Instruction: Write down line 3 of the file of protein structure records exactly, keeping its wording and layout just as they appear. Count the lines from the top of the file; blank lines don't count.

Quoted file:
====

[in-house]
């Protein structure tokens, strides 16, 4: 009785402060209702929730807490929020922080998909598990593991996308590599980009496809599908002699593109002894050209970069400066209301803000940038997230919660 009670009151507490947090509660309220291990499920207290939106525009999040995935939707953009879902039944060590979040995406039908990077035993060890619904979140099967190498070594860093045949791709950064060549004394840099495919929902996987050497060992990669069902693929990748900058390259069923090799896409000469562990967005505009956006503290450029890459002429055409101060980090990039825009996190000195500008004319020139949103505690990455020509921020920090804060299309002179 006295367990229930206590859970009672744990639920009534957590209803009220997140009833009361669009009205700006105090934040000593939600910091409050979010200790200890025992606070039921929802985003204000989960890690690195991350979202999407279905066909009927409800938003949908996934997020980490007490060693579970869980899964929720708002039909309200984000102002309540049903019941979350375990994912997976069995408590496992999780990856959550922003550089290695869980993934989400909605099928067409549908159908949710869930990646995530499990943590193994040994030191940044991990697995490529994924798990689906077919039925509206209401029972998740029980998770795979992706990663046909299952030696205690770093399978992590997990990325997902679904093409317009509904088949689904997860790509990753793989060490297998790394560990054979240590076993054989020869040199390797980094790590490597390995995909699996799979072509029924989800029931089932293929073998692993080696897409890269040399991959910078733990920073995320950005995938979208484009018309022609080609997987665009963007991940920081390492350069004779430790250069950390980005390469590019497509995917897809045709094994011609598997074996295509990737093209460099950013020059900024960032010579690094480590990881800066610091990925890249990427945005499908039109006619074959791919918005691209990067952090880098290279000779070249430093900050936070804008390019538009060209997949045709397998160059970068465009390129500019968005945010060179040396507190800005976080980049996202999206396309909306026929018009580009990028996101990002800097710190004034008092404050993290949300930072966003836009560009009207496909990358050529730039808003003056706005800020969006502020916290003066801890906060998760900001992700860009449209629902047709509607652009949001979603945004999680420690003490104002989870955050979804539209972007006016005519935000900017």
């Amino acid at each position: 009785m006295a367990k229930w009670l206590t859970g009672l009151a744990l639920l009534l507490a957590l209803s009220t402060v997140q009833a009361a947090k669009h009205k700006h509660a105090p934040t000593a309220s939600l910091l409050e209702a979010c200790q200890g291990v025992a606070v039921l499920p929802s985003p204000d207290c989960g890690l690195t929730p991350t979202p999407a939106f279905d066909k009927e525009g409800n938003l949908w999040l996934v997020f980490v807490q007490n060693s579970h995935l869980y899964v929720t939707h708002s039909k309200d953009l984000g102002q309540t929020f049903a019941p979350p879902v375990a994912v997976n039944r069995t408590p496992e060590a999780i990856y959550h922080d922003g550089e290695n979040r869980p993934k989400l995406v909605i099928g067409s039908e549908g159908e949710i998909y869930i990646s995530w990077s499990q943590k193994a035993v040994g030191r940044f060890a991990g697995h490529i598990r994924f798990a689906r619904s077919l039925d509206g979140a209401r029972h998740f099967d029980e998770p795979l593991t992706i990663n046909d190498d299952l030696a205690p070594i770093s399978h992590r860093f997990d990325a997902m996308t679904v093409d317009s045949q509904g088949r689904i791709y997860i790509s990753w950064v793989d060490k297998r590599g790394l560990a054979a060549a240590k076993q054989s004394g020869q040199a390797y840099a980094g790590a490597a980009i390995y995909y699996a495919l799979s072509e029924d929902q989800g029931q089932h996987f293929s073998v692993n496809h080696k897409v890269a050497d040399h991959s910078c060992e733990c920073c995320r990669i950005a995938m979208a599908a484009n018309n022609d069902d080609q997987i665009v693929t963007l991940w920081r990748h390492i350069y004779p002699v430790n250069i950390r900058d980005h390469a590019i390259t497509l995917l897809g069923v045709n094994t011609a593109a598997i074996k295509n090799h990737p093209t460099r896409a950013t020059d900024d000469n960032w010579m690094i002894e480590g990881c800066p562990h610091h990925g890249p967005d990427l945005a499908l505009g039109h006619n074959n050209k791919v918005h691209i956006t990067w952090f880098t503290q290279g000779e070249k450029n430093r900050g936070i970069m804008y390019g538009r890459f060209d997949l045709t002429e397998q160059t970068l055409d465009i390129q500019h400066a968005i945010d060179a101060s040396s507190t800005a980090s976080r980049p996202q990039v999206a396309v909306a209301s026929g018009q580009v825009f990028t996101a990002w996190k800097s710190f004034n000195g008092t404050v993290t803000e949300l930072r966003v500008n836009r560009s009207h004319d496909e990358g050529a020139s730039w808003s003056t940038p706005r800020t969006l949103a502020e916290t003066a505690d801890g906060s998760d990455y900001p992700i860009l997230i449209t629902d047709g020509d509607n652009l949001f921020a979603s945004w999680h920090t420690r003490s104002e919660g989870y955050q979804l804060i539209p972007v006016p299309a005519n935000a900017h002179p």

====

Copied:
């Amino acid at each position: 009785m006295a367990k229930w009670l206590t859970g009672l009151a744990l639920l009534l507490a957590l209803s009220t402060v997140q009833a009361a947090k669009h009205k700006h509660a105090p934040t000593a309220s939600l910091l409050e209702a979010c200790q200890g291990v025992a606070v039921l499920p929802s985003p204000d207290c989960g890690l690195t929730p991350t979202p999407a939106f279905d066909k009927e525009g409800n938003l949908w999040l996934v997020f980490v807490q007490n060693s579970h995935l869980y899964v929720t939707h708002s039909k309200d953009l984000g102002q309540t929020f049903a019941p979350p879902v375990a994912v997976n039944r069995t408590p496992e060590a999780i990856y959550h922080d922003g550089e290695n979040r869980p993934k989400l995406v909605i099928g067409s039908e549908g159908e949710i998909y869930i990646s995530w990077s499990q943590k193994a035993v040994g030191r940044f060890a991990g697995h490529i598990r994924f798990a689906r619904s077919l039925d509206g979140a209401r029972h998740f099967d029980e998770p795979l593991t992706i990663n046909d190498d299952l030696a205690p070594i770093s399978h992590r860093f997990d990325a997902m996308t679904v093409d317009s045949q509904g088949r689904i791709y997860i790509s990753w950064v793989d060490k297998r590599g790394l560990a054979a060549a240590k076993q054989s004394g020869q040199a390797y840099a980094g790590a490597a980009i390995y995909y699996a495919l799979s072509e029924d929902q989800g029931q089932h996987f293929s073998v692993n496809h080696k897409v890269a050497d040399h991959s910078c060992e733990c920073c995320r990669i950005a995938m979208a599908a484009n018309n022609d069902d080609q997987i665009v693929t963007l991940w920081r990748h390492i350069y004779p002699v430790n250069i950390r900058d980005h390469a590019i390259t497509l995917l897809g069923v045709n094994t011609a593109a598997i074996k295509n090799h990737p093209t460099r896409a950013t020059d900024d000469n960032w010579m690094i002894e480590g990881c800066p562990h610091h990925g890249p967005d990427l945005a499908l505009g039109h006619n074959n050209k791919v918005h691209i956006t990067w952090f880098t503290q290279g000779e070249k450029n430093r900050g936070i970069m804008y390019g538009r890459f060209d997949l045709t002429e397998q160059t970068l055409d465009i390129q500019h400066a968005i945010d060179a101060s040396s507190t800005a980090s976080r980049p996202q990039v999206a396309v909306a209301s026929g018009q580009v825009f990028t996101a990002w996190k800097s710190f004034n000195g008092t404050v993290t803000e949300l930072r966003v500008n836009r560009s009207h004319d496909e990358g050529a020139s730039w808003s003056t940038p706005r800020t969006l949103a502020e916290t003066a505690d801890g906060s998760d990455y900001p992700i860009l997230i449209t629902d047709g020509d509607n652009l949001f921020a979603s945004w999680h920090t420690r003490s104002e919660g989870y955050q979804l804060i539209p972007v006016p299309a005519n935000a900017h002179p």